The suggested donation for each concert is $20, with half of the proceeds going to performers and half to HOPE, and Braun said she is hopeful donations will be enough to compensate musicians at least nominally.

Just as the music will cover a broad range of styles and genres, the after talks also will explore a broad range of subjects. Talk topics will be “Social Distancing and Equality for All” on Thursday, “Restoring True Justice” on July 16, “Mental Health: Social Stigma and Discrimination” on Aug. 6, and “Dignity of All and the Challenge of Reentering Society” on Aug. 20. Speakers will include Naomi Curland, executive director of Longmont Food Rescue on Thursday; Kathleen McGoey, executive director of Longmont Community Justice Partnership, on July 16; and Emily Kleeman, director of The Reentry Initiative on Aug. 20. The speaker for Aug. 6 will be someone from Bridge House, Braun said. The topic of the Sept. 2 talk is still being determined.

To learn more about the Summer Sundown Music Series and to register and/or donate, click here.

HOPE’s programs include overnight shelter for the homeless in partnership with local churches, navigation services through the Boulder County Coordinated Entry Program, a bicycle distribution program, and a day shelter that provides food and showers, internet access and services, such as tax preparation assistance.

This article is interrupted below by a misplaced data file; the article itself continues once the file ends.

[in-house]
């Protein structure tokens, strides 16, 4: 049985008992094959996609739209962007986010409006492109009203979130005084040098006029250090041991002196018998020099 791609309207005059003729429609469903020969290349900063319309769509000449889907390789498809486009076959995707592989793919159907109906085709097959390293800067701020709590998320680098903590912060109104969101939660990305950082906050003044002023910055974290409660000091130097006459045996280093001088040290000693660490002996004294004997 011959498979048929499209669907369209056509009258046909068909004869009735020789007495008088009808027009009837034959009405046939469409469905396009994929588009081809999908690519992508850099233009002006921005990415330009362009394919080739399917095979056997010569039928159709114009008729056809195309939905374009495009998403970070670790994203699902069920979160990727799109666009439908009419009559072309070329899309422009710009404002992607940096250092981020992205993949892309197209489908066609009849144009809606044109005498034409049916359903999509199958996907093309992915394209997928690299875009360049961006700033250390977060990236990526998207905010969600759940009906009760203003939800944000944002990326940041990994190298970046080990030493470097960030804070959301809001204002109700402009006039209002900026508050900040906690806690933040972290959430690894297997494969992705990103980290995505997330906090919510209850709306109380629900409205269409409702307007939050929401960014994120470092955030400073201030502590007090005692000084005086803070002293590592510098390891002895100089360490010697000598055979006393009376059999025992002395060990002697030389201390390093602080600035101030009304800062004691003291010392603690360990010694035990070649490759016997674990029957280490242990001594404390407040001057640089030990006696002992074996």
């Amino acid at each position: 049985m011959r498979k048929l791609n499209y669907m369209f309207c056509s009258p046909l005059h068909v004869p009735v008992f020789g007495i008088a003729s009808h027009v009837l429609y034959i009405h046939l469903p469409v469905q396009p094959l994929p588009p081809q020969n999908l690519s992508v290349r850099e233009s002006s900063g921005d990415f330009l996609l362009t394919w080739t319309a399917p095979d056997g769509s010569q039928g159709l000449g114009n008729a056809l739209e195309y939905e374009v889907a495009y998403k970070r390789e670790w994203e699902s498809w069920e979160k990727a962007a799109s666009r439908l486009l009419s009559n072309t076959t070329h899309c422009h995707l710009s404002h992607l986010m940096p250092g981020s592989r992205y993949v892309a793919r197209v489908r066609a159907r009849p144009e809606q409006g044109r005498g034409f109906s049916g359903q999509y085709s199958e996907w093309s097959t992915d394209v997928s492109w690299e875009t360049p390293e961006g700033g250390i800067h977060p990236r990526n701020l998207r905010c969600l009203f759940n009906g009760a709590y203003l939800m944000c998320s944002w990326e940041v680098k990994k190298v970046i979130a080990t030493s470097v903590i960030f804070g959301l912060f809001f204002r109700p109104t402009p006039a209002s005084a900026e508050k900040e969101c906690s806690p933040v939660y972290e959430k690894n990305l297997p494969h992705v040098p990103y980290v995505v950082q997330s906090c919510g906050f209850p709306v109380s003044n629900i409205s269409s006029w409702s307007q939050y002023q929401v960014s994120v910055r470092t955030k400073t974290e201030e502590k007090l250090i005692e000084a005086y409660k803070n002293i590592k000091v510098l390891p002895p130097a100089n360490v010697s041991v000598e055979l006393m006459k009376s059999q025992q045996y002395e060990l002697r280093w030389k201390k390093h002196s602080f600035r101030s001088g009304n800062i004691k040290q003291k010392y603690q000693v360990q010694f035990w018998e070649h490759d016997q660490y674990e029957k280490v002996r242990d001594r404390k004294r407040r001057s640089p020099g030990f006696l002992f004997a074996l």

HOPE last month launched a safe lot program, providing a safe space for those who sleep in their cars to park for the night. The program is new and HOPE is working out the finer points of the program, which it hopes can become a template for others, Braun said.

The nonprofit last year helped 51 people get into housing and helped another 117 out of homelessness, according to its website. In addition, it provided 6,310 nights of shelter and 364 nights of medical respite; served 17,255 hot meals; and distributed 27 bikes and 2,119 pairs of socks, according to the site.

Source: https://www.longmontleader.com/local-news/hope-longmont-launching-new-concert-after-talk-series-to-build-community-celebrate-summer-2532633

Leave a Comment